What do we want? Smoking bans, health warnings and free condoms.
A nationwide poll suggests most people would like the government to take more action to improve public health. Far from snubbing what is sometimes called by the government's detractors the 'nanny state', the majority in a BBC online survey of over 9,000 people wanted to see regulation or legislation in a whole raft of areas including smoking, alcohol and food advertising.
The poll suggests that concern over public health problems such as obesity, binge drinking and secondary smoking is changing our attitudes to public health. Where do you stand on these questions?
- 81% wanted a ban on fast food and sweet adverts on television when children are watching.
- 73% wanted a ban on smoking in all public places
- 72% wanted crisps, chocolates and fizzy drinks machines banned from school premises.
- 65% wanted bottles of alcohol to carry a government health warning.
- 64% wanted condoms to be freely available on demand to all secondary school pupils.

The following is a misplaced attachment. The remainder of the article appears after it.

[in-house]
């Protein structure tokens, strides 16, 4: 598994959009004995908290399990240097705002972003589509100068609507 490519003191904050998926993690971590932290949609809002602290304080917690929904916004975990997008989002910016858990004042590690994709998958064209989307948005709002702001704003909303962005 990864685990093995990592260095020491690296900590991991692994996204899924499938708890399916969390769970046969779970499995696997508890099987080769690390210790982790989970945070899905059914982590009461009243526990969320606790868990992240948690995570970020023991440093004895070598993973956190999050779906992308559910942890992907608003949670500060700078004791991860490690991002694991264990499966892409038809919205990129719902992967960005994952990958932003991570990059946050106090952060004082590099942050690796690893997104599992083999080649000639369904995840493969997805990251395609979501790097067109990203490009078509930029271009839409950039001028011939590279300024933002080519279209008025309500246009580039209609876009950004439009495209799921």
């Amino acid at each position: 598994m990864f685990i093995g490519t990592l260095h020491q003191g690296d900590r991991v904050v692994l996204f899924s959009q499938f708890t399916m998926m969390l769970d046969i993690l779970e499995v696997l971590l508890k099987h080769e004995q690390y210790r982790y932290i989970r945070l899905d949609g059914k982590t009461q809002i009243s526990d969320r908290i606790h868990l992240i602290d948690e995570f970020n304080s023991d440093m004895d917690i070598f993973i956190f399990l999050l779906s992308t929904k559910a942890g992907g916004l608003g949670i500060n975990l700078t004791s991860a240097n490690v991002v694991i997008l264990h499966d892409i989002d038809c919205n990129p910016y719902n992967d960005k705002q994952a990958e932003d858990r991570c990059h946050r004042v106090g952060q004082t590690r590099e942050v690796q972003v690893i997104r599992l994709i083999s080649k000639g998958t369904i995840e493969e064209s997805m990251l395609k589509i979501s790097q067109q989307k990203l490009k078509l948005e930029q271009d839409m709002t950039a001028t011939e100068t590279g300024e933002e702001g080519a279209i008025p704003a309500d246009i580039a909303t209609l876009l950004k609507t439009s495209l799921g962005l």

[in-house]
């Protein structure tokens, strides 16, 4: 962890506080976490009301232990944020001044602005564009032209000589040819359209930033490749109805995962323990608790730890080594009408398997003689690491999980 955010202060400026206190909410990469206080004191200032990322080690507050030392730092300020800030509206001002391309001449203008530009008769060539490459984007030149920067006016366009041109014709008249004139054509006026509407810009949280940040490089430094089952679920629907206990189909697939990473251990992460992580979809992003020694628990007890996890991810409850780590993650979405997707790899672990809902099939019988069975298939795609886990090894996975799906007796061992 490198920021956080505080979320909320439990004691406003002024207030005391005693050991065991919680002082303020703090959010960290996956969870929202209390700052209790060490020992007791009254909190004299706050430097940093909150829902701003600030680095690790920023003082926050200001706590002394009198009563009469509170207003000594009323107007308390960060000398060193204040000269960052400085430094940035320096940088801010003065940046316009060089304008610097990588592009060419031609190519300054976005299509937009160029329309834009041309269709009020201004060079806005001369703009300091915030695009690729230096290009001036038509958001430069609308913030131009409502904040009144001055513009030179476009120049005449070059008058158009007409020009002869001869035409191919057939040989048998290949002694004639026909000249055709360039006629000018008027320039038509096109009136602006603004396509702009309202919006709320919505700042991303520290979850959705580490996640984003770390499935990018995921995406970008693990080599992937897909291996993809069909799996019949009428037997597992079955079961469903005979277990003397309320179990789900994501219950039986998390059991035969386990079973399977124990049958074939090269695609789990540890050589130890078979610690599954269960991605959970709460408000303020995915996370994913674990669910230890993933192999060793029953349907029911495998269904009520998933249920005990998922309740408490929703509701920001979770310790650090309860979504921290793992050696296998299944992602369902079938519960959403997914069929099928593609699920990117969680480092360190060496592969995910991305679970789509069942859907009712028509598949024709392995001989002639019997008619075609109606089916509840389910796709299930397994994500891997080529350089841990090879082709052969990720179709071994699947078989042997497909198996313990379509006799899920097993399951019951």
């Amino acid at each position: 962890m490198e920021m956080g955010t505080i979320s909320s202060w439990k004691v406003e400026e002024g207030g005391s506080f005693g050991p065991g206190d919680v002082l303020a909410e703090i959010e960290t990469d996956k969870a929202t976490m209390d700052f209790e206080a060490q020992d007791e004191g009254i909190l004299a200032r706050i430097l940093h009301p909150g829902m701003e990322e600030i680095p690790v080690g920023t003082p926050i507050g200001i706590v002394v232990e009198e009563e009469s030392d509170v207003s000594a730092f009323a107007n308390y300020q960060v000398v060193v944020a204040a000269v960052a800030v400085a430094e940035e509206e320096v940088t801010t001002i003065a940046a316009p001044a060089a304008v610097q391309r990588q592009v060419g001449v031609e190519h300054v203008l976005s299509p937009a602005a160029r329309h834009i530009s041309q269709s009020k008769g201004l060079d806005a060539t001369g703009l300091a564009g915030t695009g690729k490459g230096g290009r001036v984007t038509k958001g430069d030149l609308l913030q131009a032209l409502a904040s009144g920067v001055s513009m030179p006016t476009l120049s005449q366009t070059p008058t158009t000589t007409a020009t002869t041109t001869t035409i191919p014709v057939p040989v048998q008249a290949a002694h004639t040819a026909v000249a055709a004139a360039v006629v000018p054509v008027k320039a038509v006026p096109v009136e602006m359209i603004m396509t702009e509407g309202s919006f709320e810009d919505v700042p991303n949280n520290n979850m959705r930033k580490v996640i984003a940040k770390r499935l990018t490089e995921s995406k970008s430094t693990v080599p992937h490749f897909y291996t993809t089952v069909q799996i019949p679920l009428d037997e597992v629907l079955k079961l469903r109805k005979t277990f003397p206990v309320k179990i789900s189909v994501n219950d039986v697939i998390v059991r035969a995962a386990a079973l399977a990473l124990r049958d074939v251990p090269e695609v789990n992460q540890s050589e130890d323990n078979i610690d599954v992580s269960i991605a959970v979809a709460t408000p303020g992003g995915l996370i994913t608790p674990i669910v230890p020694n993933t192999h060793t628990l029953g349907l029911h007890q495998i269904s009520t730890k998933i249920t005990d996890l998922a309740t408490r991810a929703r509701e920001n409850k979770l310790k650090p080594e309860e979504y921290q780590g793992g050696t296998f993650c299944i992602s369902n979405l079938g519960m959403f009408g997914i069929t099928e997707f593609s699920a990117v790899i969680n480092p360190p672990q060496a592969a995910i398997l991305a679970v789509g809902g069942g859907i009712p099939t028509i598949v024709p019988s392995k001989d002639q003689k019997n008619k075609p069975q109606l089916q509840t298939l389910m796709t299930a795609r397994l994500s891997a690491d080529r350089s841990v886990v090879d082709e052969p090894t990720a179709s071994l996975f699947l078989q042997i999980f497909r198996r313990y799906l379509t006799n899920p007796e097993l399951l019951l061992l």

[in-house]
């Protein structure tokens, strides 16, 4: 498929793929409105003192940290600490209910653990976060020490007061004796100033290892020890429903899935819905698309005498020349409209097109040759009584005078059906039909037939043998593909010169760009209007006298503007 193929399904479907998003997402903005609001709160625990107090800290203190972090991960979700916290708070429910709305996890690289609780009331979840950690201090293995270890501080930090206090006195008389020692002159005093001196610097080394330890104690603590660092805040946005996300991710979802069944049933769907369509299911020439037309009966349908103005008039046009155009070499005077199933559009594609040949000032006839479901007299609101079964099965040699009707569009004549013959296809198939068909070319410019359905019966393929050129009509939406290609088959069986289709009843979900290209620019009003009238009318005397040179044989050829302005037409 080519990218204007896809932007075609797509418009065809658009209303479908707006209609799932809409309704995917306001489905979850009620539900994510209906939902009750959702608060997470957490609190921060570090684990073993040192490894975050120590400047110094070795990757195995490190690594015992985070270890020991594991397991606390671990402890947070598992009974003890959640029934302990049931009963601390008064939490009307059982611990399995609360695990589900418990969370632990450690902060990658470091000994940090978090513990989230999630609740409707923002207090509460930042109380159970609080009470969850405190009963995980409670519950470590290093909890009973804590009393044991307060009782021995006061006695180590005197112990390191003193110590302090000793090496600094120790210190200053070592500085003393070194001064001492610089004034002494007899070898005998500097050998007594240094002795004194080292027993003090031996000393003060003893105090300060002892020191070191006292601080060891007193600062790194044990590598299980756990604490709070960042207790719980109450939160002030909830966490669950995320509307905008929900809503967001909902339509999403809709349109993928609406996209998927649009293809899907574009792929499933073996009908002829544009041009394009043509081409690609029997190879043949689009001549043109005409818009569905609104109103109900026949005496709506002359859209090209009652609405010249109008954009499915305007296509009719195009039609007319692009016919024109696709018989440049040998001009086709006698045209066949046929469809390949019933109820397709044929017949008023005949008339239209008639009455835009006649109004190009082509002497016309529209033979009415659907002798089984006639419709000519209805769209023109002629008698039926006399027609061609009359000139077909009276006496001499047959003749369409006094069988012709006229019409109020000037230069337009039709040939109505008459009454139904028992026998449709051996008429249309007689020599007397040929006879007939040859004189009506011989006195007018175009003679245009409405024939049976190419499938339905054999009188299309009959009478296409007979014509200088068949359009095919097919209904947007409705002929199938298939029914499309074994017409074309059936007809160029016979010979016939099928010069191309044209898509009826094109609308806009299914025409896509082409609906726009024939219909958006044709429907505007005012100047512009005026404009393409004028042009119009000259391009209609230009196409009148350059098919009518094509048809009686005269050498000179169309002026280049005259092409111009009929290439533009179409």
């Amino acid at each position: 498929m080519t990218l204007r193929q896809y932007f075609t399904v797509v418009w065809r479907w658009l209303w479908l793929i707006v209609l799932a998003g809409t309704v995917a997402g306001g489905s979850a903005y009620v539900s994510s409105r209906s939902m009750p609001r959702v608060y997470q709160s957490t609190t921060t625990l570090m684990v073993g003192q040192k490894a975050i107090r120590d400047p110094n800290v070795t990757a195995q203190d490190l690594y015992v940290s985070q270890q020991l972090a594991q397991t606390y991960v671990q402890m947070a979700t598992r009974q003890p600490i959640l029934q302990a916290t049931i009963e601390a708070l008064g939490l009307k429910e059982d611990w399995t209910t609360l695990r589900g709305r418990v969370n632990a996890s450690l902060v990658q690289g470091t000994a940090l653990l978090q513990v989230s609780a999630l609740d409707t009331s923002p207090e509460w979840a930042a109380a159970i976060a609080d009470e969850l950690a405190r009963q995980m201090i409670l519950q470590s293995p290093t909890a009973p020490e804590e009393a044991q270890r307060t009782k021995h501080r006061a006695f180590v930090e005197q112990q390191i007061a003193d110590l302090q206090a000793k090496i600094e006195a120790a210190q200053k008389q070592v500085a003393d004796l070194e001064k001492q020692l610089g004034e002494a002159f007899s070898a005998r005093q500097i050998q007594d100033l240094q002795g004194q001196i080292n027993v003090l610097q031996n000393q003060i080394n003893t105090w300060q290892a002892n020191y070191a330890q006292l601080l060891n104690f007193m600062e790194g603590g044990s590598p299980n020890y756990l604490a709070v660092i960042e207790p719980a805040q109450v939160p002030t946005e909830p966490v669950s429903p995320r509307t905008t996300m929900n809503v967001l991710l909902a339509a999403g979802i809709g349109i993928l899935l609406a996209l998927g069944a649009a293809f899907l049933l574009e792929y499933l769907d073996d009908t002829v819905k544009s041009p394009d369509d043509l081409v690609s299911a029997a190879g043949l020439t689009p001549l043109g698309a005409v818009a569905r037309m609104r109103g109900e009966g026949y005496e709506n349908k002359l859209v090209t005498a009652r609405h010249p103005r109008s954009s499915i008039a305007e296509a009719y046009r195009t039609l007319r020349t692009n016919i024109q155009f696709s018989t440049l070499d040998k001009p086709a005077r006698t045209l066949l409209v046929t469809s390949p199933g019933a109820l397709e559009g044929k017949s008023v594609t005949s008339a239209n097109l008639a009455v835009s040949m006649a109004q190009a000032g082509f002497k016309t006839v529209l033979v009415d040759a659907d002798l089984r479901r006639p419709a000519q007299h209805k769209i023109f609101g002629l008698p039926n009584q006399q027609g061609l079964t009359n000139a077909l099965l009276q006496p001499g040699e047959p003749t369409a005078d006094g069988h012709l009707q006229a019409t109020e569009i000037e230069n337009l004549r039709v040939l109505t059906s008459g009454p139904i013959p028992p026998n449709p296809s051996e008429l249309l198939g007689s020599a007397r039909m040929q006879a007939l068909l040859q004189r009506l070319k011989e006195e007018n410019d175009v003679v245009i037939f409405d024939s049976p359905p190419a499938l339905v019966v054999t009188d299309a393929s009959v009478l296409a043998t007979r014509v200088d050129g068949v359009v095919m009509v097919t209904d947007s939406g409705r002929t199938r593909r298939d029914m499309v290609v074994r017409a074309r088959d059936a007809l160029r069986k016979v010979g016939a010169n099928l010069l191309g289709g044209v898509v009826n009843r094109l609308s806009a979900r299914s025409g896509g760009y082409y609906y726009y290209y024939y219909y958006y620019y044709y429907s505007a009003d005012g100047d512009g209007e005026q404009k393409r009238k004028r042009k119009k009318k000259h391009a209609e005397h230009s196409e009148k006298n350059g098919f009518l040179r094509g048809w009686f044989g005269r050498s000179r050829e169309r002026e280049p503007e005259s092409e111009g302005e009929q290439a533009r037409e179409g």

- 54% wanted higher taxes on high-fat foods
- Only 33% said that patients whose medical condition could be linked to smoking, drinking or obesity should be given a lower priority for treatment.
As the general election approaches, the survey provides evidence that a strong lead on health could help a government reeling from difficulties with both its foreign and domestic policy.
Whether such a lead will be possible remains to be seen. The civil service job cuts announced in last month's Budget will hit the Department of Health hard. It will lose 1,400 jobs by October (down from more than 3,600 posts to 2,200). Half of the jobs will go completely through 'efficiency savings'; the rest will be transferred to other agencies. A review of staffing at these agencies and other bodies attached to the Department has also begun.
'The survey was not strictly scientific,' said Jim Pollard, editor of malehealth. 'It was conducted online so everybody who participated selected themselves and it's fair to guess that these were probably people with stronger views. But as a general guide to public opinion, it suggests that the time is right for action on public health. People understand that prevention is better than cure and, so far as the NHS is concerned, a lot, lot cheaper.'
Page created on April 5th, 2004
Page updated on December 1st, 2009